Analyze your own situation, too
Last, but certainly not least, you should always keep in mind how much risk you are willing to accept. Analysis can help you make a very safe investment, but even the safest investment isn’t guaranteed to be profitable. As noted above, markets can be unpredictable.
A comprehensive market analysis should also incorporate a clear picture of your own finances and bargaining position. If you are an inexperienced investor, you’ll likely want to stick to safe markets and conservative estimates. If you have many years of experience flipping houses, you may be ready to take on relatively risky projects. Never intentionally seek out a gamble or turn down an incredible opportunity, but always be aware of your own comfort level and limitations when investing. Just as you need to account for any unexpected difficulty in the flip itself, you should make sure you have enough resources available that you will remain financially stable even if things don’t turn out as well as hoped.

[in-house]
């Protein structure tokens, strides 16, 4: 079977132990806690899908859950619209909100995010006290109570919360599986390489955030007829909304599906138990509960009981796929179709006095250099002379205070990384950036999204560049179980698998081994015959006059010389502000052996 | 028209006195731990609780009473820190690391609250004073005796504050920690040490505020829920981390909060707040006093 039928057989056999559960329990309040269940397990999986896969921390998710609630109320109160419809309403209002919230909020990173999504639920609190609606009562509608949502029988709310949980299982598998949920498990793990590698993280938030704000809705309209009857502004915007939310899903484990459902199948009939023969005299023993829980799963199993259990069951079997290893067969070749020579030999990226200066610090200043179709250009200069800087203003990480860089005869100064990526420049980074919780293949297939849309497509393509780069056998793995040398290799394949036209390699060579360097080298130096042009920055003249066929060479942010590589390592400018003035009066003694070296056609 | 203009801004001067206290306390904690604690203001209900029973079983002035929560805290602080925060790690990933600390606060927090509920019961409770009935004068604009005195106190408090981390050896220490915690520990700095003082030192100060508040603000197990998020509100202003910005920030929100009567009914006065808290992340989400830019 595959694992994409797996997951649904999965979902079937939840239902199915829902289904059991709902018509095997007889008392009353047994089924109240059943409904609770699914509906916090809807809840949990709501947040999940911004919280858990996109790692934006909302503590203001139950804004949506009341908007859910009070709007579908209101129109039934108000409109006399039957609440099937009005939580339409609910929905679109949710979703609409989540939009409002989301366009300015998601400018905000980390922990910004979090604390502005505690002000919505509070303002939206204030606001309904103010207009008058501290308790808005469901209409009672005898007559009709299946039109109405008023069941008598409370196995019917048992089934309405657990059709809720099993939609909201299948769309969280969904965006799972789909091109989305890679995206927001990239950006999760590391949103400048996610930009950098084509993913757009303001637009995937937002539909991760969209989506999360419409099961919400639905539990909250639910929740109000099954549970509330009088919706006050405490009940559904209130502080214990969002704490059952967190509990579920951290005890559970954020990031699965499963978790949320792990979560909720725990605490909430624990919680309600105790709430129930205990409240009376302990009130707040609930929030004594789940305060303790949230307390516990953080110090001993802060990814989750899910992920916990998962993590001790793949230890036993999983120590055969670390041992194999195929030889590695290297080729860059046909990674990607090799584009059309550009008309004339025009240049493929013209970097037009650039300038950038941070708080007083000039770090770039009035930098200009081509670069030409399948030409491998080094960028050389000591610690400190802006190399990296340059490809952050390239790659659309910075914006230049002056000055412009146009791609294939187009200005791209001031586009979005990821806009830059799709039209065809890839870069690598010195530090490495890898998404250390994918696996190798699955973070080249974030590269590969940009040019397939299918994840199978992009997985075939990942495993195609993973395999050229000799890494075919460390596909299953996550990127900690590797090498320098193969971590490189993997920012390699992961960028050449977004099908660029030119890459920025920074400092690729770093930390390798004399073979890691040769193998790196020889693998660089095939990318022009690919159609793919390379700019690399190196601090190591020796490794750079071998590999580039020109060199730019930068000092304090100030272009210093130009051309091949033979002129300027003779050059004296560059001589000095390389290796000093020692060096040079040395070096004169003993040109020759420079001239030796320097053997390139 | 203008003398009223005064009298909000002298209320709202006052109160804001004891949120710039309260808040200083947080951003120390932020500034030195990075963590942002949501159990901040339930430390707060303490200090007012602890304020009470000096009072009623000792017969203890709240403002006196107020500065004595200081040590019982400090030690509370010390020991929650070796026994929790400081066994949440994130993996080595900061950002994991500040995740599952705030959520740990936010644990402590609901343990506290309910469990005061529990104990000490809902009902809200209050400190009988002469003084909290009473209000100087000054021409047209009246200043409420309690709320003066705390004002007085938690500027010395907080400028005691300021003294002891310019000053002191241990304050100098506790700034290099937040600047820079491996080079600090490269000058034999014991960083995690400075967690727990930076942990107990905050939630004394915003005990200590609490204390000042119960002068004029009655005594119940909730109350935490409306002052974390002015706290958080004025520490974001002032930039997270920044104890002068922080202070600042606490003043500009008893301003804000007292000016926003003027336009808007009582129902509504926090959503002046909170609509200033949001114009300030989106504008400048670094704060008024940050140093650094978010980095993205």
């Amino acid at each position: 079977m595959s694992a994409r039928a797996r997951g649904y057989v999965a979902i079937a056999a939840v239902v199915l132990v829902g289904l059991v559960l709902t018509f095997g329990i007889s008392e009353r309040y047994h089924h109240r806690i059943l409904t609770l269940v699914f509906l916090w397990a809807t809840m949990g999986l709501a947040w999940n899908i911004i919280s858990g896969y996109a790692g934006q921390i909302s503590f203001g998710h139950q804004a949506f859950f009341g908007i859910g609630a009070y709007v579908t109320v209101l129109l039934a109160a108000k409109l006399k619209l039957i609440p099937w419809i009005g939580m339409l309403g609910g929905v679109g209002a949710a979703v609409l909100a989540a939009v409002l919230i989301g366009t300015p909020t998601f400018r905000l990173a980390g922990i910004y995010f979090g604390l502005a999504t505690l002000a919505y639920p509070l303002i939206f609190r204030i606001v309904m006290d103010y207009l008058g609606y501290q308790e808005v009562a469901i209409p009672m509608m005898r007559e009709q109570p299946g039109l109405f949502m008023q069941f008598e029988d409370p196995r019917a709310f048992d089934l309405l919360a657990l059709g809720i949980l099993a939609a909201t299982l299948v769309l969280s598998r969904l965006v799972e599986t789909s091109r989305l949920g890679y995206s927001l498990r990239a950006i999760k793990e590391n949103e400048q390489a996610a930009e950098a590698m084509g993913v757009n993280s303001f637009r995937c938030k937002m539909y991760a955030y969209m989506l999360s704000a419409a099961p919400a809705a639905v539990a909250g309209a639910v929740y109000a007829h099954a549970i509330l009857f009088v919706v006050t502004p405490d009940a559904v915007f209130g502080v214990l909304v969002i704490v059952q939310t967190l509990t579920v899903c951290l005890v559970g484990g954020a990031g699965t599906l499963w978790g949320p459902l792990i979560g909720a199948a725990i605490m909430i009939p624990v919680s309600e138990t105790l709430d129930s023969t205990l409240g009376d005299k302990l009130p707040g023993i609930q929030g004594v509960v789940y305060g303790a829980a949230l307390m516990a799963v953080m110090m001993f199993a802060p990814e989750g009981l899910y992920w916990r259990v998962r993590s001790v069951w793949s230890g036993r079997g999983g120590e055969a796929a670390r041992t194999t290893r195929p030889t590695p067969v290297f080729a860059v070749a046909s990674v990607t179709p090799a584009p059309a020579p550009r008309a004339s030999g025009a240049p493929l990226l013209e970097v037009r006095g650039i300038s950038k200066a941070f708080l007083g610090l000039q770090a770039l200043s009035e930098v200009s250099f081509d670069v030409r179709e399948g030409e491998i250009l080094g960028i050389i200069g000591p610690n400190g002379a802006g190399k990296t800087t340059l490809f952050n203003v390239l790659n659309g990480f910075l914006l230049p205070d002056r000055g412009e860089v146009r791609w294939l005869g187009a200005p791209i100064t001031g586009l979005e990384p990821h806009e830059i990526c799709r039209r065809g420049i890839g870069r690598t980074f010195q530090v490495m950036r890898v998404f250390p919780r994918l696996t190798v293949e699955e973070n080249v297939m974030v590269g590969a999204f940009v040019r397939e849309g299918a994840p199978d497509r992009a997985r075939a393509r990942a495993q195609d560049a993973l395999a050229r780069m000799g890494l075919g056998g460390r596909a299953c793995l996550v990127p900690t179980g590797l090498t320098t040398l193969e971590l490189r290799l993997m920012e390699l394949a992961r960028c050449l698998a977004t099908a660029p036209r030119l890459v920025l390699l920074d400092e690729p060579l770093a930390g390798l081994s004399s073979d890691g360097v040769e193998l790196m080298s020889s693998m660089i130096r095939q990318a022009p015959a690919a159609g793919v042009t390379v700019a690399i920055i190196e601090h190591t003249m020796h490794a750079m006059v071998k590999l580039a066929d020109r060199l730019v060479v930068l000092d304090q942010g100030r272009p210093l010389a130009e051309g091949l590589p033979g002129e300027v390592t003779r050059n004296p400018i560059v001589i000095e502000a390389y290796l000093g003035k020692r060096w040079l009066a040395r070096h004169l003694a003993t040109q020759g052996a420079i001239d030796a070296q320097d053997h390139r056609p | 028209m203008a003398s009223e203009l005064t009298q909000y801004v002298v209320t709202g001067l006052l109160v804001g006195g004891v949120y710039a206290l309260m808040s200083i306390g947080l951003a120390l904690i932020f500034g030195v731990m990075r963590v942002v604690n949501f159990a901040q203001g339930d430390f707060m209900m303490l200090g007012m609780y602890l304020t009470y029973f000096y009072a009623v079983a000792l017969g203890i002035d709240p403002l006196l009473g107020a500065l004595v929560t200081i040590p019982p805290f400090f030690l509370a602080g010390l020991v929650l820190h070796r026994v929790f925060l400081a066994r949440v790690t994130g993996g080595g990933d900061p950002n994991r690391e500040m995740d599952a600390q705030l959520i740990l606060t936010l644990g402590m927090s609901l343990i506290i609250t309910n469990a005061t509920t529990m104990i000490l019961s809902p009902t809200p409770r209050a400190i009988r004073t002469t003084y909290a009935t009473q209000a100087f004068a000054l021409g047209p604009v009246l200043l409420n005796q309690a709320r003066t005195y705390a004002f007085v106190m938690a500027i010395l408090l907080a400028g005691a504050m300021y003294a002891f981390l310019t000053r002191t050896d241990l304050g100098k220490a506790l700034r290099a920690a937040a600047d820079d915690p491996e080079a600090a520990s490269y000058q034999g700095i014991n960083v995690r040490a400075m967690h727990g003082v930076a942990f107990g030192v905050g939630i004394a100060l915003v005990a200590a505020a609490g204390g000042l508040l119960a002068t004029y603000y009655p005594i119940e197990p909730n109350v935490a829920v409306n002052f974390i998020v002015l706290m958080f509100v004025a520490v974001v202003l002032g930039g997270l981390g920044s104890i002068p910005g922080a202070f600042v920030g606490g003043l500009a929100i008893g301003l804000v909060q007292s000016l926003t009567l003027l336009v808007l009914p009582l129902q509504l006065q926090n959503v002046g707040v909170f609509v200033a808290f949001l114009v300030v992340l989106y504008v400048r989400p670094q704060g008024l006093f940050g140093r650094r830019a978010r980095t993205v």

Flipping a house can be a complicated affair, and a thorough analysis is absolutely crucial when deciding if a potential flip is a worthwhile investment. An analysis should be thorough and holistic, incorporating extensive information on the property, the area, and the market as a whole. Always be conservative, too, especially if your access to the property is limited.
Adam Smith has spent the last 5 years in the Private Money Lending world helping real estate investors secure financing for their non-owner occupied real estate investments. When he’s not thinking about real estate, Adam is an avid Jazz music fan and fisherman.